I remember walking across campus one day during my first year of university when a display caught my eye. To protest rising tuition fees, the Canadian Federation of Students had invited students to post the amount of debt they expected to be in when they graduated. The numbers were staggering: $16,000; $22,000; $29,000; $40,000. I was shocked not only by the sum of the numbers, but also of how common it was for students to face such debt.
It hasn’t always been this way. In the past 15 years, federal spending cuts have caused tuition fees to rise four times faster than the rate of inflation. According to a 2004 Statistics Canada report, graduates' debt loads grew 76 per cent in the decade ending in 2000.
This past January, Canada Student Loan debt in Canada passed the $13 billion mark, and continues to climb. And this number does not even include provincial or private debt, meaning that actual debt is much higher.
Student debt rates are highest in the Maritimes, where the average student has over $28,000 in loans. By comparison, Quebec has the lowest rates of student debt in the country, at an average of $13,000. This is in large part due to the fact that the provincial government subsidizes post-secondary education to a much greater extent than other provinces in Canada.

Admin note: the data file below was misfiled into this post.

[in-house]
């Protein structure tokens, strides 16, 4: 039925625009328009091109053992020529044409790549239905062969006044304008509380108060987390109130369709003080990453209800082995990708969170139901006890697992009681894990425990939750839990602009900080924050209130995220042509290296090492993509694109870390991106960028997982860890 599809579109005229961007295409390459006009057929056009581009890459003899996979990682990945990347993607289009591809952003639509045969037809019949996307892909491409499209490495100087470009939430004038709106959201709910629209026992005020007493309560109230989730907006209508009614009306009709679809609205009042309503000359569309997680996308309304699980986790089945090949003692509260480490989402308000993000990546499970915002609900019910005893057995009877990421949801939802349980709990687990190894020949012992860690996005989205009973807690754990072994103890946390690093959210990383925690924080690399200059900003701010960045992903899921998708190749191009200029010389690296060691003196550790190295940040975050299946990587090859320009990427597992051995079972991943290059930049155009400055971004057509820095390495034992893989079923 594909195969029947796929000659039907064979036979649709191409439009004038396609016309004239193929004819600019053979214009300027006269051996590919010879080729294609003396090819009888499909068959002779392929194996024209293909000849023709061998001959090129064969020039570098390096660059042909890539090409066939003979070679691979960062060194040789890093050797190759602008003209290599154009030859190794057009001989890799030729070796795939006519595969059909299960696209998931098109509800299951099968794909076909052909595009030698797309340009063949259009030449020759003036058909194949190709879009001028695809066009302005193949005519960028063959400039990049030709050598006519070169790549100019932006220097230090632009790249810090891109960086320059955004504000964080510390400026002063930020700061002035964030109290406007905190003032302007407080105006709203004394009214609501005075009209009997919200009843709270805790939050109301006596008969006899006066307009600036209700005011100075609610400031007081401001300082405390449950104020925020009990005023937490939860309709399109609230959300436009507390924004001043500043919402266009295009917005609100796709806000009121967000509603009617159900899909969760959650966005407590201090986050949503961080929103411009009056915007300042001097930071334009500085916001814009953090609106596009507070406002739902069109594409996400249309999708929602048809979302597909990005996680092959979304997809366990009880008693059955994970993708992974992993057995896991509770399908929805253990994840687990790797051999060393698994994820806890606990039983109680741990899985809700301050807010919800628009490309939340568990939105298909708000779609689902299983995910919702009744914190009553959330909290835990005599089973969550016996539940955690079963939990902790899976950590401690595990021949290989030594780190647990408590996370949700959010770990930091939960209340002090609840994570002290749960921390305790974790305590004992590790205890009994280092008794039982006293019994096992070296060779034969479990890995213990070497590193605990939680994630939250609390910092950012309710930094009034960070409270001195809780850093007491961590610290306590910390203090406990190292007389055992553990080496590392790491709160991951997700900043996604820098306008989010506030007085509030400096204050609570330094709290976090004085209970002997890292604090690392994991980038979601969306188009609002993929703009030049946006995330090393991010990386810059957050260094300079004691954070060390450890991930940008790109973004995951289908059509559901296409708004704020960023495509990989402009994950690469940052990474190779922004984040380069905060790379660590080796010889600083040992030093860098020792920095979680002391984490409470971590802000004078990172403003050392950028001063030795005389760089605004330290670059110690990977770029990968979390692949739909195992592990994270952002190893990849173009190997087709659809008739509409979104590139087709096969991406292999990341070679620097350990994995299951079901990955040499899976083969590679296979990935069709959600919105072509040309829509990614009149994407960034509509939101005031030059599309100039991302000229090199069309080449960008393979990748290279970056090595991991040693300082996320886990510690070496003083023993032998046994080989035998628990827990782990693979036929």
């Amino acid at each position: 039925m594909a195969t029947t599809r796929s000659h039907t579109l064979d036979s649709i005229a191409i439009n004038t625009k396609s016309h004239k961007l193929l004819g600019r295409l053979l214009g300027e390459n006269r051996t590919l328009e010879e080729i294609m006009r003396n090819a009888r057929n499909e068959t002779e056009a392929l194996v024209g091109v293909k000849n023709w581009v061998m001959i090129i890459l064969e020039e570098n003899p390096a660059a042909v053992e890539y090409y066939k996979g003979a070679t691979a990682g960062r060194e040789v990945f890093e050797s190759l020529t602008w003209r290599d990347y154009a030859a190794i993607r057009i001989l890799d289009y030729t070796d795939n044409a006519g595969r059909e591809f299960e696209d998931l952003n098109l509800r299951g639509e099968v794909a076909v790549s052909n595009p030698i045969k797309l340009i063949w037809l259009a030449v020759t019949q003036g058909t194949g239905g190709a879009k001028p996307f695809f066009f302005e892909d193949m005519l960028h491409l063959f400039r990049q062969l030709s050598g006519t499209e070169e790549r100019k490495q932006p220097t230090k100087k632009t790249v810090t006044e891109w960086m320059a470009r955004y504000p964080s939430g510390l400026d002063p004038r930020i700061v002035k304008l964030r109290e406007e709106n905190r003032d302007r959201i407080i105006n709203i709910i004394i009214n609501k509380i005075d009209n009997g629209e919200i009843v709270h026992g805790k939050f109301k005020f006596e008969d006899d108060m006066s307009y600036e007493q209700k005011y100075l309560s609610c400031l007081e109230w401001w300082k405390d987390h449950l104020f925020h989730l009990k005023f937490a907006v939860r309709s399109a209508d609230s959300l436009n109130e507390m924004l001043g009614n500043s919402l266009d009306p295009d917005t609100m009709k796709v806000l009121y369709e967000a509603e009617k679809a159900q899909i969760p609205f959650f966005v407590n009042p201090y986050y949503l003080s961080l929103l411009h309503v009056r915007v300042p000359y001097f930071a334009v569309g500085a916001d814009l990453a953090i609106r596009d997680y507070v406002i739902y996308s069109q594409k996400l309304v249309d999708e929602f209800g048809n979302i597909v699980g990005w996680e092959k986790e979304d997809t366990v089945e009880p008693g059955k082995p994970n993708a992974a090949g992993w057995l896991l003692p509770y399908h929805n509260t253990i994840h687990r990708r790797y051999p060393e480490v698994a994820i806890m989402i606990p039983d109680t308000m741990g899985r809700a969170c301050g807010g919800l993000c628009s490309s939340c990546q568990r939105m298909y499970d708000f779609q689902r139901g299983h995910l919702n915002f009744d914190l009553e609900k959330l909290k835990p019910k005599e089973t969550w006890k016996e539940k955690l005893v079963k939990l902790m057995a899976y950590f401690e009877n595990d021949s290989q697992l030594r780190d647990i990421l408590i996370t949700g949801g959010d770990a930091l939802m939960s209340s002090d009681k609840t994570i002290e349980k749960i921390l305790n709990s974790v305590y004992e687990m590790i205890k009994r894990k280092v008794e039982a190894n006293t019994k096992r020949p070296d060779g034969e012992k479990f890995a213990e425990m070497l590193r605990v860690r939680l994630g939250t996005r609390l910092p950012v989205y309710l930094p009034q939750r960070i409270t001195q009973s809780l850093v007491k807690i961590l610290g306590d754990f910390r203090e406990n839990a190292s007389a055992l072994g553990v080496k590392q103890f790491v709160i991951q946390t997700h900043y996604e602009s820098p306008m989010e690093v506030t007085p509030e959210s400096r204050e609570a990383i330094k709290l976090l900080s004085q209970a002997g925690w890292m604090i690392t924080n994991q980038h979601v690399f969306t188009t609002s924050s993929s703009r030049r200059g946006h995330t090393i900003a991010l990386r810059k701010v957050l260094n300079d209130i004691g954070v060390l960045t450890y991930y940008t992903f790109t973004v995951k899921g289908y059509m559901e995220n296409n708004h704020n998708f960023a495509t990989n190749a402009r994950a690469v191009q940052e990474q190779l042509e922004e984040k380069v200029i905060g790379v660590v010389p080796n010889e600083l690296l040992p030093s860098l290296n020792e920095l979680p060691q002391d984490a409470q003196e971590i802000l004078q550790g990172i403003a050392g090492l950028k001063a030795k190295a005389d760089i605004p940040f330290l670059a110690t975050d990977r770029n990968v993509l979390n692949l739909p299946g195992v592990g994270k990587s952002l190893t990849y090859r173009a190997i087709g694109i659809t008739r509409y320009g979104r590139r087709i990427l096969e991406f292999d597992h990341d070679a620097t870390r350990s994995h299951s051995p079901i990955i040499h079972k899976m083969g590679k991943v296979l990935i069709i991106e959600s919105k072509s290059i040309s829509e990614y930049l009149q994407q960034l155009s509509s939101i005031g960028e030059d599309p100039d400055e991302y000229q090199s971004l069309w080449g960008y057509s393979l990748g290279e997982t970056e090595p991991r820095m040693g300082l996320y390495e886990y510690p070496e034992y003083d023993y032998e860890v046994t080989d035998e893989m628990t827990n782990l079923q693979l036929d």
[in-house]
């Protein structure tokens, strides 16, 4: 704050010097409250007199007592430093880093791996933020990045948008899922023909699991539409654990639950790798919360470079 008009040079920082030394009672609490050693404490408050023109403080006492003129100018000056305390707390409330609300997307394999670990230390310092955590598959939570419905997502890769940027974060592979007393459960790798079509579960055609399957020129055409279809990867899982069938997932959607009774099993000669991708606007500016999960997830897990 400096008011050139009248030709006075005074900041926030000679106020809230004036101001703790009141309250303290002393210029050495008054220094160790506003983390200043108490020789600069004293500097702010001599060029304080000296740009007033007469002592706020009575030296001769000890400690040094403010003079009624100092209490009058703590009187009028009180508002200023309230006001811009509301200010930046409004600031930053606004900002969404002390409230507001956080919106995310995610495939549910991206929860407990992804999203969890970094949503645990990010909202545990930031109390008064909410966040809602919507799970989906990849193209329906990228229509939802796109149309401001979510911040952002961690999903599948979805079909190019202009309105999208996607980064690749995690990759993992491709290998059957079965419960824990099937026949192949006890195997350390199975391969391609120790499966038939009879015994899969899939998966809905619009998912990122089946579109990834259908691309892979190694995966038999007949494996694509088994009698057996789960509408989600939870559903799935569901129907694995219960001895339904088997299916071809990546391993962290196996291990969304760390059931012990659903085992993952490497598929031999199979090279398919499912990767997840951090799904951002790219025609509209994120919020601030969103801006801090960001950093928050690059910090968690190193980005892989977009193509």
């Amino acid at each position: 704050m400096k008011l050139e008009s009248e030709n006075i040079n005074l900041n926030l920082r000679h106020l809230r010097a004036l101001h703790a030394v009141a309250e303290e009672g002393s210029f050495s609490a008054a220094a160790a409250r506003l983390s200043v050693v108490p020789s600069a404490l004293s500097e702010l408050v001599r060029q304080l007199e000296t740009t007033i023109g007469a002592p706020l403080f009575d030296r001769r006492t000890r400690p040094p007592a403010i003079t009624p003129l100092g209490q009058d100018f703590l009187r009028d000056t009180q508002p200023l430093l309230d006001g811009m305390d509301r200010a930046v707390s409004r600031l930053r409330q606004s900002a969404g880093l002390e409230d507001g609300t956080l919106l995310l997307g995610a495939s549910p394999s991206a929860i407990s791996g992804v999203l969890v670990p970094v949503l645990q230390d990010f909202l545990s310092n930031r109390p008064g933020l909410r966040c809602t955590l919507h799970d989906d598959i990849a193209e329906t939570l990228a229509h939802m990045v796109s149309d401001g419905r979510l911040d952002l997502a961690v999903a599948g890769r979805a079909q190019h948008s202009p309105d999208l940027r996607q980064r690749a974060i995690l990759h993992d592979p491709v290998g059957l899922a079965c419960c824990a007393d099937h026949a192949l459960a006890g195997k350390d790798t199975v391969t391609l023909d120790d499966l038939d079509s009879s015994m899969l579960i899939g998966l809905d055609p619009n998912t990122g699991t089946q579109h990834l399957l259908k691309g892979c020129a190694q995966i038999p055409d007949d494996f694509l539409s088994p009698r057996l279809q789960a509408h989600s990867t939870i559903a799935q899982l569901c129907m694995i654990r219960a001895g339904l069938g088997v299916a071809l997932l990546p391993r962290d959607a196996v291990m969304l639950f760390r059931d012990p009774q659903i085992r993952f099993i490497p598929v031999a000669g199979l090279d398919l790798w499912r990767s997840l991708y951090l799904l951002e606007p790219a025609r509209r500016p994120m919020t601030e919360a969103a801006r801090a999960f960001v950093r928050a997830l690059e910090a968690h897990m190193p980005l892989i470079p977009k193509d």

The high cost of education is a significant barrier for many who seek post-secondary education, particularly for people with low incomes and those with children. More students are taking on jobs while going to school in order to make ends meet, and often still face enormous debt loads when they graduate.
High levels of debt often take years to pay back and therefore can affect students long after they graduate. It can impact their future career and educational choices and even when they begin families.
The high cost of education also creates a divide between those who can afford post-secondary education, those who must take on high debt loads to attend, and those who cannot afford to attend at all. This divide, in turn, contributes to systemic problems such as growing income inequality.
Policies such as greater subsidization of higher education and greater student loan relief would help minimize the burden of debt that so many students carry, and in doing so, promote more equal access to education.
Mariel Angus is former CPJ’s policy intern.
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